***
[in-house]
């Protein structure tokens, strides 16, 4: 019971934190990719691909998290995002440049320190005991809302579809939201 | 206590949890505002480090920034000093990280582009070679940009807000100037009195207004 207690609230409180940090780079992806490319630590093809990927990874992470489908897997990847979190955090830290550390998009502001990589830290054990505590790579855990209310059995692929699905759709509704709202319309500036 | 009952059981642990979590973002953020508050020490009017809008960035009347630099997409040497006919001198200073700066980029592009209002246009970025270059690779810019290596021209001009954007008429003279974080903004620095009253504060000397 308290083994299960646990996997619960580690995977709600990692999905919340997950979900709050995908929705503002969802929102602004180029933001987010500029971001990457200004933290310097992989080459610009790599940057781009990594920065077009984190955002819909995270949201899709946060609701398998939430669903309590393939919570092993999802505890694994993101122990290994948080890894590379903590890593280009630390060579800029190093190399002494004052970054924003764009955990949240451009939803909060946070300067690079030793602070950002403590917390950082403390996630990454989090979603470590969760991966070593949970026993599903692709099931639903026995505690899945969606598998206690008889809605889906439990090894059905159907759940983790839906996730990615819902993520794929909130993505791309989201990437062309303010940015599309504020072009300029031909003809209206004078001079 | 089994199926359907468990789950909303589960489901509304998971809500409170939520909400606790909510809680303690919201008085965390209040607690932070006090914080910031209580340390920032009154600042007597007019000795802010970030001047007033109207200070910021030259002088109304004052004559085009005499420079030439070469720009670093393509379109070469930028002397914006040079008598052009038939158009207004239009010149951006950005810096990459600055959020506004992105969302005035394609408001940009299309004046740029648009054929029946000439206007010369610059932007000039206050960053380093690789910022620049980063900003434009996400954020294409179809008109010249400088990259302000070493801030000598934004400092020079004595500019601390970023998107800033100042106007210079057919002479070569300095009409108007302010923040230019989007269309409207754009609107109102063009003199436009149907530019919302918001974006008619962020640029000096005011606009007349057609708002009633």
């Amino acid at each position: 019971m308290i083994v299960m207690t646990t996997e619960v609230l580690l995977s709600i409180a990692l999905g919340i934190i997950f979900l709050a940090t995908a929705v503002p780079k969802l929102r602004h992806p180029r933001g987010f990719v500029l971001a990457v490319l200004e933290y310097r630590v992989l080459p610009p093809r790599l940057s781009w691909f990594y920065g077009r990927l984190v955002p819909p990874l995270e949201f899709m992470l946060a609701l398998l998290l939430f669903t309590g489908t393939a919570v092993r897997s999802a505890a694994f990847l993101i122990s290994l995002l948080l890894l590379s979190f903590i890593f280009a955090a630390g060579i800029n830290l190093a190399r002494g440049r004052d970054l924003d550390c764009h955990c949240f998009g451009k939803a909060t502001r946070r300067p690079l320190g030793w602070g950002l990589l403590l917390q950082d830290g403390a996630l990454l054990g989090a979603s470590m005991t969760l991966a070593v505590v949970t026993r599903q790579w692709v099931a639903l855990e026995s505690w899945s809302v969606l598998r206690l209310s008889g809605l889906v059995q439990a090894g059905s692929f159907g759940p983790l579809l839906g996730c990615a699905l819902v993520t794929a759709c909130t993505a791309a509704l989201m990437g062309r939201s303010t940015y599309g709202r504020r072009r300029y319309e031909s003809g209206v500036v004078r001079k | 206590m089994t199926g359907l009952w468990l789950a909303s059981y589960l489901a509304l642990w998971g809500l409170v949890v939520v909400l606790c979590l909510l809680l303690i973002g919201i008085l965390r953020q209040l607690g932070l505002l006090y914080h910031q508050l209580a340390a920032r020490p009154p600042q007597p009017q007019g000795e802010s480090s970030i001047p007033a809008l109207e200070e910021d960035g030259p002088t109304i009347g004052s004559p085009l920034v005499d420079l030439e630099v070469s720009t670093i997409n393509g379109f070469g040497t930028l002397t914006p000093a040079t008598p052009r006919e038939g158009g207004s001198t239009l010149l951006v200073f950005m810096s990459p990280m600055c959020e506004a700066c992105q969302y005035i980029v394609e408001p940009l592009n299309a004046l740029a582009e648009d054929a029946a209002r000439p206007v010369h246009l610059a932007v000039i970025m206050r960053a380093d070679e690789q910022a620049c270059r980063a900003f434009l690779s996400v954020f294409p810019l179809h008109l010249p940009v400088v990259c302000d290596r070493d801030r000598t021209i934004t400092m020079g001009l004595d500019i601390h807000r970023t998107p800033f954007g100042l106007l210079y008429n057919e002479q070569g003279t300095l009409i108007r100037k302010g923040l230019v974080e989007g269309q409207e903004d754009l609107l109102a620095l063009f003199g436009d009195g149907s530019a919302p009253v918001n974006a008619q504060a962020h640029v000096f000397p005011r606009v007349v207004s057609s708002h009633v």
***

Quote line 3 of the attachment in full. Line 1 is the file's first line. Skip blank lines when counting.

């Amino acid at each position: 019971m308290i083994v299960m207690t646990t996997e619960v609230l580690l995977s709600i409180a990692l999905g919340i934190i997950f979900l709050a940090t995908a929705v503002p780079k969802l929102r602004h992806p180029r933001g987010f990719v500029l971001a990457v490319l200004e933290y310097r630590v992989l080459p610009p093809r790599l940057s781009w691909f990594y920065g077009r990927l984190v955002p819909p990874l995270e949201f899709m992470l946060a609701l398998l998290l939430f669903t309590g489908t393939a919570v092993r897997s999802a505890a694994f990847l993101i122990s290994l995002l948080l890894l590379s979190f903590i890593f280009a955090a630390g060579i800029n830290l190093a190399r002494g440049r004052d970054l924003d550390c764009h955990c949240f998009g451009k939803a909060t502001r946070r300067p690079l320190g030793w602070g950002l990589l403590l917390q950082d830290g403390a996630l990454l054990g989090a979603s470590m005991t969760l991966a070593v505590v949970t026993r599903q790579w692709v099931a639903l855990e026995s505690w899945s809302v969606l598998r206690l209310s008889g809605l889906v059995q439990a090894g059905s692929f159907g759940p983790l579809l839906g996730c990615a699905l819902v993520t794929a759709c909130t993505a791309a509704l989201m990437g062309r939201s303010t940015y599309g709202r504020r072009r300029y319309e031909s003809g209206v500036v004078r001079k | 206590m089994t199926g359907l009952w468990l789950a909303s059981y589960l489901a509304l642990w998971g809500l409170v949890v939520v909400l606790c979590l909510l809680l303690i973002g919201i008085l965390r953020q209040l607690g932070l505002l006090y914080h910031q508050l209580a340390a920032r020490p009154p600042q007597p009017q007019g000795e802010s480090s970030i001047p007033a809008l109207e200070e910021d960035g030259p002088t109304i009347g004052s004559p085009l920034v005499d420079l030439e630099v070469s720009t670093i997409n393509g379109f070469g040497t930028l002397t914006p000093a040079t008598p052009r006919e038939g158009g207004s001198t239009l010149l951006v200073f950005m810096s990459p990280m600055c959020e506004a700066c992105q969302y005035i980029v394609e408001p940009l592009n299309a004046l740029a582009e648009d054929a029946a209002r000439p206007v010369h246009l610059a932007v000039i970025m206050r960053a380093d070679e690789q910022a620049c270059r980063a900003f434009l690779s996400v954020f294409p810019l179809h008109l010249p940009v400088v990259c302000d290596r070493d801030r000598t021209i934004t400092m020079g001009l004595d500019i601390h807000r970023t998107p800033f954007g100042l106007l210079y008429n057919e002479q070569g003279t300095l009409i108007r100037k302010g923040l230019v974080e989007g269309q409207e903004d754009l609107l109102a620095l063009f003199g436009d009195g149907s530019a919302p009253v918001n974006a008619q504060a962020h640029v000096f000397p005011r606009v007349v207004s057609s708002h009633v």